Residents among the 30 vessels at the Dublin city centre mooring told The Journal that they have no objection in principle to an increase in the annual mooring fees, which include access to electricity, water and refuse collection.

But they argue that the sharp rise from €578 annually to €4,000, rising to €7,500 over six years, is “not affordable or realistic”.

In response, the cross-border body for Ireland’s inland waterways says the proposed rise in charges is in line with the “superior” facilities at Grand Canal Dock — adding that any houseboat owners unwilling to pay would be “facilitated at an alternative location”.

The Journal has more on the story HERE.

Published in Inland Waterways

Waterways Ireland advises masters and owners of vessels that it will be carrying out maintenance works on the waiting jetty on the upstream side of the 35th Lock in Shannon Harbour.

Works will begin on Monday 29 January and will last for four weeks, from 9am to 5pm each day. The jetty will be closed during this time, the cross-border body for Ireland’s inland waterways says.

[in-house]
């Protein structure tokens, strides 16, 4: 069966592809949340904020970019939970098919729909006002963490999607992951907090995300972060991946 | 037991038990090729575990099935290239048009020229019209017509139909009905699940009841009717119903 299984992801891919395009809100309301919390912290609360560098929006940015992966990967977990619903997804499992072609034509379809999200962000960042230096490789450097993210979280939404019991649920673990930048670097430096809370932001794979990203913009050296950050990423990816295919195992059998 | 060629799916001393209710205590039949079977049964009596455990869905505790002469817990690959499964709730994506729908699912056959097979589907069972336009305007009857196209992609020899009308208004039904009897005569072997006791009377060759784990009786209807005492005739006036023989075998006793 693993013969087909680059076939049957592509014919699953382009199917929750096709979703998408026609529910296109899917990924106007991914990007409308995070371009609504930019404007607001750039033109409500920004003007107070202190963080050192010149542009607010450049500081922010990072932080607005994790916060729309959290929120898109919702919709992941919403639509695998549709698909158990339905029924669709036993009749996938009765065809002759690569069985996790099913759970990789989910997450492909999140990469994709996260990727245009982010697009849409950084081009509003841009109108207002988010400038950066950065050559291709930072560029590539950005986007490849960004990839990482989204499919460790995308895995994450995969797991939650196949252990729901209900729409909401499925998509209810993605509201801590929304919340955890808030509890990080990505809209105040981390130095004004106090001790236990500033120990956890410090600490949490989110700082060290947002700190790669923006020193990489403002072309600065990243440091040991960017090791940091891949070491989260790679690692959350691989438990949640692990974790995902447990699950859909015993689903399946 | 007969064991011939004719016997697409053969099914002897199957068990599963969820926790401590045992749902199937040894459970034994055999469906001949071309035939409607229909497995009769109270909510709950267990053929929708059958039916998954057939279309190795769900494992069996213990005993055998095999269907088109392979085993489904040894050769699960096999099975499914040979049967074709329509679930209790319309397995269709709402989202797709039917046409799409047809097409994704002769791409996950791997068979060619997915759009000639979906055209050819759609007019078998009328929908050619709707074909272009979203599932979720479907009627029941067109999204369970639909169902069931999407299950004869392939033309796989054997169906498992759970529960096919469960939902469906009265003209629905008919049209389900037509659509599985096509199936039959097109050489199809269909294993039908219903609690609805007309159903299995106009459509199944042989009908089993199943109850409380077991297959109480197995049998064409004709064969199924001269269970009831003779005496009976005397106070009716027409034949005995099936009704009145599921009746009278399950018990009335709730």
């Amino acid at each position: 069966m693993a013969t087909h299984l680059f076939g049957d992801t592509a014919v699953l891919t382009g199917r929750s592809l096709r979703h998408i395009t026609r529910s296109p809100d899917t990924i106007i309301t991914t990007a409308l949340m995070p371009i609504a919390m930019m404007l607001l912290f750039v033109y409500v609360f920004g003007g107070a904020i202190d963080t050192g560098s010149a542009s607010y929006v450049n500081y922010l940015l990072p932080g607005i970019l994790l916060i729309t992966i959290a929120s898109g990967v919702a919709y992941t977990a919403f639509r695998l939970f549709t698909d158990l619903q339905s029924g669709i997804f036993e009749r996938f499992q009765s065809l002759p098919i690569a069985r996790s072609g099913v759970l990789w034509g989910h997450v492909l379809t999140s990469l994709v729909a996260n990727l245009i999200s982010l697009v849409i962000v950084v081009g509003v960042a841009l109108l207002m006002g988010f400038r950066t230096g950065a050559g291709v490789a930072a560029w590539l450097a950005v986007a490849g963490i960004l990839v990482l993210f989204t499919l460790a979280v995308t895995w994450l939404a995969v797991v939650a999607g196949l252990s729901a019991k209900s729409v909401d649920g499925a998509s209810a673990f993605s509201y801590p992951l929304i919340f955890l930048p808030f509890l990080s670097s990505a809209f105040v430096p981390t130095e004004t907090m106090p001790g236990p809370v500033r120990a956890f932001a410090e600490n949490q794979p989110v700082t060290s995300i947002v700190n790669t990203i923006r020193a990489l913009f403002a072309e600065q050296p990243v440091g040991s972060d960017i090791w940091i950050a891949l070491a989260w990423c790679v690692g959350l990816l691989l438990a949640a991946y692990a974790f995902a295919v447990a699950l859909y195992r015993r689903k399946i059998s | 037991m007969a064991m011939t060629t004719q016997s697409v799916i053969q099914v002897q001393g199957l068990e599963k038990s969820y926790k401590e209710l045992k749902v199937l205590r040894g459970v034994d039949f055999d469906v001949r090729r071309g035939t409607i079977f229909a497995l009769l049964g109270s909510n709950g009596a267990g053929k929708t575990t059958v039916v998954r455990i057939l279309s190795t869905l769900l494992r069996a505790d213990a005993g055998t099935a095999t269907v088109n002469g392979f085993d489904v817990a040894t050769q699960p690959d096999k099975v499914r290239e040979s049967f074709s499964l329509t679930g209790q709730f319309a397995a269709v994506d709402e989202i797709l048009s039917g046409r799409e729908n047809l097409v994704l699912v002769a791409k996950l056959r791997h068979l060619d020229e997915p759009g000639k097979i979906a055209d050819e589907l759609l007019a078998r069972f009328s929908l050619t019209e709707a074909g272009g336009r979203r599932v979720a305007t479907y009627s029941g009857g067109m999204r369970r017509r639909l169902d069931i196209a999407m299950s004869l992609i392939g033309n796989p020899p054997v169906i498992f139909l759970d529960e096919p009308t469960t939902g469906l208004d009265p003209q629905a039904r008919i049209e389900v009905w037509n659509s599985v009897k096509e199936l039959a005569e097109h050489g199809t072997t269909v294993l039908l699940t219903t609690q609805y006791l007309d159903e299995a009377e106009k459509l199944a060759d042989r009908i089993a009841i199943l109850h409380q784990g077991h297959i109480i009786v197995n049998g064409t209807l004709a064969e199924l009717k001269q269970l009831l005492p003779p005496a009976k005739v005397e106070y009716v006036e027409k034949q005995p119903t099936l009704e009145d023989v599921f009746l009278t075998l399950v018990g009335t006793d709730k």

Published in Inland Waterways

Waterways Ireland advises masters and owners of vessels on the Grand Canal that the Barrow Line from Lock 24 (McCartney’s) to Lock 25 (Moores) will reopen to navigation on Thursday 28 March following essential quay wall refurbishment at Bell Harbour in Monasterevin.

Localised quay wall restrictions will remain within Bell Harbour to facilitate ongoing paving and landscaping works, and vessels navigating within the harbour are asked to proceed with caution, the cross-border body for Ireland’s inland waterways adds.

Published in Inland Waterways

Waterways Ireland advises all masters of vessels on and users of the Shannon Navigation that access through Rooskey Lock in Co Leitrim will be limited until Friday 9 February.

This is as due to planned maintenance works to the lock, the cross-border body for Ireland’s inland waterways adds.